Aug. 17 (Bloomberg) -- A group of South Korean users of Apple Inc.’s iPhone sued the company in a local court, claiming it invaded their privacy by allowing the smartphone to collect location data without their consent.
About 27,000 people joined a class-action suit against Apple’s South Korean unit and headquarters, seeking 1 million won per person ($930) in damages, according to a notice posted online by Mirae Law, which represents the plaintiffs. The suit was filed in Changwon, south of Seoul, where the law firm is located.
Apple was fined by South Korea’s telecommunications regulator on Aug. 3 and ordered to encrypt location data of people using iPhones to address privacy concerns. The company also came under scrutiny of regulators around the world after an April report by publisher O’Reilly Radar said iPhones record information about users’ whereabouts, adding to legal disputes the company is involved in over patent infringements.
Apple was fined 3 million won for collecting such data even when some users turned off location-recognition features on their iPhones, the Korea Communications Commission said Aug. 3. Google Inc., which did not gather data in the same way, was not fined and only ordered to make the information unreadable, it said.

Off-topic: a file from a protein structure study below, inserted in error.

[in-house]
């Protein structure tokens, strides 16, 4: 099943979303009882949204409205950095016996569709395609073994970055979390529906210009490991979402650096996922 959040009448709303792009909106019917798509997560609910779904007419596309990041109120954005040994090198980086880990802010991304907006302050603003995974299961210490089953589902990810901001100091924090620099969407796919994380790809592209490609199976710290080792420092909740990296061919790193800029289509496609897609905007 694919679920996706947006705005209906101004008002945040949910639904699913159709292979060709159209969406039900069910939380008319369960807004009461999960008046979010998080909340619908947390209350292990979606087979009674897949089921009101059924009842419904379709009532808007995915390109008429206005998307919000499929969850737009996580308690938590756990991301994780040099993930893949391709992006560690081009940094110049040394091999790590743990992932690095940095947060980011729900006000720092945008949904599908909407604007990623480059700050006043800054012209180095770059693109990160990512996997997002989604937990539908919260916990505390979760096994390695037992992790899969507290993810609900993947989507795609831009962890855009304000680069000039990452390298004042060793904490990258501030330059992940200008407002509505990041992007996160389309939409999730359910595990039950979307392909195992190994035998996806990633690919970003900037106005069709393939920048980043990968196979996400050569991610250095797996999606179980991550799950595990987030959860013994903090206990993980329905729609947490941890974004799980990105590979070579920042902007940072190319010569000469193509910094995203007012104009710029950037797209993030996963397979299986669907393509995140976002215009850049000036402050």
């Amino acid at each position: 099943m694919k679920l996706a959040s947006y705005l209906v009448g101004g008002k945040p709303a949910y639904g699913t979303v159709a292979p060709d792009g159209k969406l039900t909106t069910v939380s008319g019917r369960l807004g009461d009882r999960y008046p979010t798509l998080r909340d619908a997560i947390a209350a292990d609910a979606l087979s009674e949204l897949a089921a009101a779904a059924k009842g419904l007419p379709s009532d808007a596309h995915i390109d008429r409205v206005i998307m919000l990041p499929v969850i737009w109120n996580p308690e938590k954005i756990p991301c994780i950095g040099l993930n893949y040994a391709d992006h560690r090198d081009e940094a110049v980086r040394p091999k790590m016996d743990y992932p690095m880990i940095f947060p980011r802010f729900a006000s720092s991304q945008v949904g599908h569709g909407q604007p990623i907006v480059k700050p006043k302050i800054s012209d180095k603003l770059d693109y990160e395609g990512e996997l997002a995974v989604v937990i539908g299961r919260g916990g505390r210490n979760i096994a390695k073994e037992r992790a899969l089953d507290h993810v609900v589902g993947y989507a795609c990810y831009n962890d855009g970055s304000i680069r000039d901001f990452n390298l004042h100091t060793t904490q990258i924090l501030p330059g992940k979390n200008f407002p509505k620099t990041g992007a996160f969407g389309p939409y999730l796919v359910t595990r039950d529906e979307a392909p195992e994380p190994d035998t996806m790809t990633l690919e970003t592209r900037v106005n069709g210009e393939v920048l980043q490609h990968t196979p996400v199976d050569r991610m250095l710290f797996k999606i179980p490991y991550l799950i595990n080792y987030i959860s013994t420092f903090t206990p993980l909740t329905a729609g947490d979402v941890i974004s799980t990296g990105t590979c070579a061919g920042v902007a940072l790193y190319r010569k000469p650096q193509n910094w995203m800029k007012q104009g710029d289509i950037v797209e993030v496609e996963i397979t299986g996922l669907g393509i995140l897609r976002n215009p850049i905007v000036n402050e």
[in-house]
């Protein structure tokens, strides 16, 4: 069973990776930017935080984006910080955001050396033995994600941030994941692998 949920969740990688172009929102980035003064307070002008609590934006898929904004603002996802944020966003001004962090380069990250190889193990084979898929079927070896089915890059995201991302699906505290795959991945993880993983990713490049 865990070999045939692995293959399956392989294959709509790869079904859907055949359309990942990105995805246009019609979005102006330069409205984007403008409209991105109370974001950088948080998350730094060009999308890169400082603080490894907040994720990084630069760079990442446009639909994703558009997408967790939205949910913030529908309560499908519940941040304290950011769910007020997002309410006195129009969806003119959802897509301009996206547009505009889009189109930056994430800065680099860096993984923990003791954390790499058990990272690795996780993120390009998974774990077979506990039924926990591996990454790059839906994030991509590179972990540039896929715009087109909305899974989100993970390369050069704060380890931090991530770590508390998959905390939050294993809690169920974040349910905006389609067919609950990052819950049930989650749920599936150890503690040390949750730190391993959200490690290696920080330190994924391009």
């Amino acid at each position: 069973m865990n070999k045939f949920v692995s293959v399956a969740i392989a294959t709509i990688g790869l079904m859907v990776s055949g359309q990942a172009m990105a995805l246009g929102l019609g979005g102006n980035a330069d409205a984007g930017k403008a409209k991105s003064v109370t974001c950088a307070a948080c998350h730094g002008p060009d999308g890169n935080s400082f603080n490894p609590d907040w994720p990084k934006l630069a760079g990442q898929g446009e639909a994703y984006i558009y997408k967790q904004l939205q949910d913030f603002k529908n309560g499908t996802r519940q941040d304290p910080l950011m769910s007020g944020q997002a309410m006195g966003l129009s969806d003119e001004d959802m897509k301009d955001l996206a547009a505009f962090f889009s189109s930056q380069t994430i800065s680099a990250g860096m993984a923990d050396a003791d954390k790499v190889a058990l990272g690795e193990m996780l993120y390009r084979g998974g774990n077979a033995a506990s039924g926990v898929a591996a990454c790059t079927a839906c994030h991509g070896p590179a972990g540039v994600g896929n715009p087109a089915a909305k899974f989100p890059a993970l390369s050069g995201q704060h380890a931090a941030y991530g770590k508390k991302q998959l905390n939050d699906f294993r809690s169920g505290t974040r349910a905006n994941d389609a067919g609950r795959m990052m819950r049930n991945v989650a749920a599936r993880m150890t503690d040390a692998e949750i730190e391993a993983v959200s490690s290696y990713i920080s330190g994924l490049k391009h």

Earlier this year, Apple was sued in the U.S. by two iPhone and iPad users who claimed the devices secretly collected information on their movements.
“I’m an iPhone user myself, so when I first heard about this in the media, I reviewed the legality of the matter based on Korean law,” Kim Hyeong Seok, an attorney for the plaintiffs, said by telephone before the suit was filed. “I concluded it was clearly illegal.”
Steve Park, a Seoul-based spokesman for Apple, declined to comment on the case.
Apple’s iOS 4 operating system for the iPhone and iPad tracks and stores the movements of people using the devices, according to a report published in April by O’Reilly Media, a Sebastopol, California-based publisher that organizes technology trade conferences.
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